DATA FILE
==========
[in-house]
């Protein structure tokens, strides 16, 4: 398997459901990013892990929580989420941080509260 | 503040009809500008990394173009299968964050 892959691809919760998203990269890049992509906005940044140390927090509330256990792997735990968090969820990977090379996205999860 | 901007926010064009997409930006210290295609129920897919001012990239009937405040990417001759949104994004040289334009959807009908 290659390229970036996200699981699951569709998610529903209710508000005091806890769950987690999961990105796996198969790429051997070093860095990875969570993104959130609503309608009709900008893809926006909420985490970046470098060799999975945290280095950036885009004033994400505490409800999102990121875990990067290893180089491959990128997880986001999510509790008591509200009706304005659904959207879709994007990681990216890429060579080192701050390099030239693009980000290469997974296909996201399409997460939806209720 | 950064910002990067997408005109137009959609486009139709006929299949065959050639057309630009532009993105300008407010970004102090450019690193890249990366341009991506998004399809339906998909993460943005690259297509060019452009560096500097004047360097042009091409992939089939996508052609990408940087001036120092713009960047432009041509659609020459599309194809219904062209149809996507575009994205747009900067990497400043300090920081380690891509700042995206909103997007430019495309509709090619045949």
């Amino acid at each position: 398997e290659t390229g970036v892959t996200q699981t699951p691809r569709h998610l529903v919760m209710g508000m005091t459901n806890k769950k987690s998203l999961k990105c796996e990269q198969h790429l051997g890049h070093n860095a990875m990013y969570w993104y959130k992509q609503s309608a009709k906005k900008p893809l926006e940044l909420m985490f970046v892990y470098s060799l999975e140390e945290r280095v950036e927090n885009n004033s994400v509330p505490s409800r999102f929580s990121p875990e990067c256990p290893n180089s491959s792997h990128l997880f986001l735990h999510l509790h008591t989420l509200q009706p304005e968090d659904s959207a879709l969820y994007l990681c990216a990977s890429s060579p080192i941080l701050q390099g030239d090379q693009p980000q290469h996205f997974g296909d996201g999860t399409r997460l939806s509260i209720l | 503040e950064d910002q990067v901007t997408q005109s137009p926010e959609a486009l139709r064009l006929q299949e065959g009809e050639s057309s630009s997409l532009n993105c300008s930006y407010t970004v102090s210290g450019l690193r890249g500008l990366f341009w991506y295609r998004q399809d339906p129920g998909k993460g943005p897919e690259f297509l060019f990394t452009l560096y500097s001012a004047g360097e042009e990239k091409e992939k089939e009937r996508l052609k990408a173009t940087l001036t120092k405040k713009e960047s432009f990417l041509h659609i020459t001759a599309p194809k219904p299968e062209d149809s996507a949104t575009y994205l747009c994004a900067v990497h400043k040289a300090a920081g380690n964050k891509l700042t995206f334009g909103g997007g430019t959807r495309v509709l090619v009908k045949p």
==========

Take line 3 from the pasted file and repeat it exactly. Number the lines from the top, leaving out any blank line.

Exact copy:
């Amino acid at each position: 398997e290659t390229g970036v892959t996200q699981t699951p691809r569709h998610l529903v919760m209710g508000m005091t459901n806890k769950k987690s998203l999961k990105c796996e990269q198969h790429l051997g890049h070093n860095a990875m990013y969570w993104y959130k992509q609503s309608a009709k906005k900008p893809l926006e940044l909420m985490f970046v892990y470098s060799l999975e140390e945290r280095v950036e927090n885009n004033s994400v509330p505490s409800r999102f929580s990121p875990e990067c256990p290893n180089s491959s792997h990128l997880f986001l735990h999510l509790h008591t989420l509200q009706p304005e968090d659904s959207a879709l969820y994007l990681c990216a990977s890429s060579p080192i941080l701050q390099g030239d090379q693009p980000q290469h996205f997974g296909d996201g999860t399409r997460l939806s509260i209720l | 503040e950064d910002q990067v901007t997408q005109s137009p926010e959609a486009l139709r064009l006929q299949e065959g009809e050639s057309s630009s997409l532009n993105c300008s930006y407010t970004v102090s210290g450019l690193r890249g500008l990366f341009w991506y295609r998004q399809d339906p129920g998909k993460g943005p897919e690259f297509l060019f990394t452009l560096y500097s001012a004047g360097e042009e990239k091409e992939k089939e009937r996508l052609k990408a173009t940087l001036t120092k405040k713009e960047s432009f990417l041509h659609i020459t001759a599309p194809k219904p299968e062209d149809s996507a949104t575009y994205l747009c994004a900067v990497h400043k040289a300090a920081g380690n964050k891509l700042t995206f334009g909103g997007g430019t959807r495309v509709l090619v009908k045949p």